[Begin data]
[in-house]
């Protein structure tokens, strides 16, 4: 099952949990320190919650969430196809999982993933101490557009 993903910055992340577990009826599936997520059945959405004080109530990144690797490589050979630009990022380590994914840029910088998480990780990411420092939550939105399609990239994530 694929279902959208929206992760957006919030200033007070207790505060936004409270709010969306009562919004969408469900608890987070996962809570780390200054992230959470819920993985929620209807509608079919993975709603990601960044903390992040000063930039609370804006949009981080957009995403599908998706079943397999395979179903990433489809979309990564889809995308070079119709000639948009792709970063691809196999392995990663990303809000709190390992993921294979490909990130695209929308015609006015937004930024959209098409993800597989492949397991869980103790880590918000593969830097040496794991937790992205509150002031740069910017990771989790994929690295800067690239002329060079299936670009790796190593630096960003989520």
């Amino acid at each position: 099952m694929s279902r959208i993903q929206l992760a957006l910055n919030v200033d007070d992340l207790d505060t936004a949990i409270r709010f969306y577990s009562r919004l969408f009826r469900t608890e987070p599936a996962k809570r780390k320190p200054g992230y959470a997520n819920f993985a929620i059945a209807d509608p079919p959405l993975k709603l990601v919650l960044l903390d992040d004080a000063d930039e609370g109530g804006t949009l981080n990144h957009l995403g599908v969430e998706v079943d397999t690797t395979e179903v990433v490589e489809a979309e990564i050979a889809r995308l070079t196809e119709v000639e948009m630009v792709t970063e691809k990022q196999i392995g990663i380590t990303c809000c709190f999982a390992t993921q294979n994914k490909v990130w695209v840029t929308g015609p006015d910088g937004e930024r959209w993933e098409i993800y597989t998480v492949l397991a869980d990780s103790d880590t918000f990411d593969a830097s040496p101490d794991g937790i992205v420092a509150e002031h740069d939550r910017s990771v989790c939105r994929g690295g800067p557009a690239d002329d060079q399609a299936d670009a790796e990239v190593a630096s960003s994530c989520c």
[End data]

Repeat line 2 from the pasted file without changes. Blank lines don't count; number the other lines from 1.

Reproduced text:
């Protein structure tokens, strides 16, 4: 099952949990320190919650969430196809999982993933101490557009 993903910055992340577990009826599936997520059945959405004080109530990144690797490589050979630009990022380590994914840029910088998480990780990411420092939550939105399609990239994530 694929279902959208929206992760957006919030200033007070207790505060936004409270709010969306009562919004969408469900608890987070996962809570780390200054992230959470819920993985929620209807509608079919993975709603990601960044903390992040000063930039609370804006949009981080957009995403599908998706079943397999395979179903990433489809979309990564889809995308070079119709000639948009792709970063691809196999392995990663990303809000709190390992993921294979490909990130695209929308015609006015937004930024959209098409993800597989492949397991869980103790880590918000593969830097040496794991937790992205509150002031740069910017990771989790994929690295800067690239002329060079299936670009790796190593630096960003989520």